A Ripped-Up Credit Card App Still Works

Rob Cockerham at Cockeyed.com tells us how we should all get paper shredders.

“I wasn’t sure if just tearing a credit card application into tiny bits was good enough to prevent dumpster-diving theft, so I did a test.

I tore one up, then taped it back together again, filled it out with a DIFFERENT address and CELL number.

Sure enough, in four weeks I was rewarded with a shiny new card with a $5,000 limit.

Now I guess I’ll go buy a shredder with this card.” Read the rest here. (Thanks to Danilo and Andrew!)

We’re setting ours to liquefy.

Another reason to get yourself off the pre-approved credit card list.


Edit Your Comment

  1. nweaver says:

    I just got myself an almost confetti cut shredder from Target. It cuts them into little long diamonds (its a crosscut variant).

    Two things:

    Get a CROSSCUT shredder. Strip shredders are next to useless.

    Shread just about everything. The envelopes, the rest of the junk mail, random receipts you don’t need any more, etc.

    This really, REALLY fubar’s dumpster diving as there ends up being just so much junk.

  2. Bubba Barney says:

    That image looks like someone getting ready to do a line.

  3. CTSLICK says:

    Credit Card companies are either simply stupid or simply evil (maybe both).

    Thank you for validating, once again, my need for a shredder.

  4. GenXCub says:

    Get a fireplace!

  5. People Paula says:

    (Just don’t throw any plastic envelopes or magazines in that fireplace – those fumes will funk you up!)

  6. AcidReign says:

    …..Yeah, I get the “stop that noise” complaint from fellow house dwellers when I shred. I have to stack the offending offers up next to my wastebasket and a wait for a time when no one’s home to shred, to maintain peace.

    …..But I agree with nweaver. If the only things shredded in your trash are id theft items, it will make it easier on the potential puzzle-working fraudster. Shred it all. Shredders that will tear through a thick envelope, unopened, are golden! I need one.

  7. Danilo says:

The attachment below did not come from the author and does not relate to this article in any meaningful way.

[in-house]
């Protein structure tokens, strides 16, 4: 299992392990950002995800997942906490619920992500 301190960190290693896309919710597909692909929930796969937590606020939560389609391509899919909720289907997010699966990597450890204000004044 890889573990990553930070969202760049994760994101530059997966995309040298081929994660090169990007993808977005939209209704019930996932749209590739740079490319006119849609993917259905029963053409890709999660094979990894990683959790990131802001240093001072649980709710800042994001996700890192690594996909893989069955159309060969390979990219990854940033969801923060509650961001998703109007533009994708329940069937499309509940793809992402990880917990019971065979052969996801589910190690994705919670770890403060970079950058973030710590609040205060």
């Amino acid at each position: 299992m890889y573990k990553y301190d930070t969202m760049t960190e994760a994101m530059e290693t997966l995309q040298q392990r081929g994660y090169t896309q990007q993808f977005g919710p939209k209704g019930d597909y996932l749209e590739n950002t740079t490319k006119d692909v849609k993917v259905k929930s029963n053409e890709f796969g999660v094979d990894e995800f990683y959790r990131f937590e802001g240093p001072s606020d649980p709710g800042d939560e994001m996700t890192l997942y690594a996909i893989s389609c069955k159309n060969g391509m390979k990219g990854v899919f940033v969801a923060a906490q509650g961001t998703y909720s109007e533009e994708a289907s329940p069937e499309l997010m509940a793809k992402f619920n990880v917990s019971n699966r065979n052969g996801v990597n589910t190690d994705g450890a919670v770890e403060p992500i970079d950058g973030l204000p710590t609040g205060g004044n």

One idea I’ve always toyed with is fouling the shredded documents before disposing of them. If a dumpster diver has a choice between a pile of shredded documents that are covered in raw, stinking egg and another pile that’s clean, which would he choose?

    What about mixing in your shreds with used cat litter?

  8. Transuranic says:

    Well-put, GenXCub* – if shredding won’t work, ATOMIZE the bitches.

    Apropos, my housemate once got a strange bill in the mail from the city, citing him for illegal dumping of his mail – in a neighborhood he’d never been to before. Turns out that probable-ID thieves had dumped mail from a lot of people in this same spot (who all got cited – that’s some MarionBarryland civic pride at work!)

    *(props to the woof, yo)

  9. AcidReign says:

    …..I’ve got three cats, and one is young and constantly active, meaning it eats and poops like crazy! That litter bag is heavy enough as it is. I’m the only one in the house with a strong enough back and stomach to tote it out…

    ……On the other hand, a shredder available to the kitchen garbage is an interesting idea… Danilo, you may be onto something!

  10. Chad Cloman says:

    The “read the rest” link is to page 2 of a four-page article. Here is the link to page 1.

  11. Amy Alkon says:

    If you live in California, you can freeze your credit with the credit bureaus. It cost me $12 each, I believe. Nobody can add any credt without you unfreezing it first. If you don’t plan to be buying a house or a car or changing your credit cards, it might be a good idea.

  12. Paul D says:

    Meh, you could just work for state government like I do. We’ve got big honkin’ shredders the size of washing machines.

    They shred so fine, there’s no WAY you’re putting that stuff back together.

    I bring a stack of junk mail in every few days to shred at work.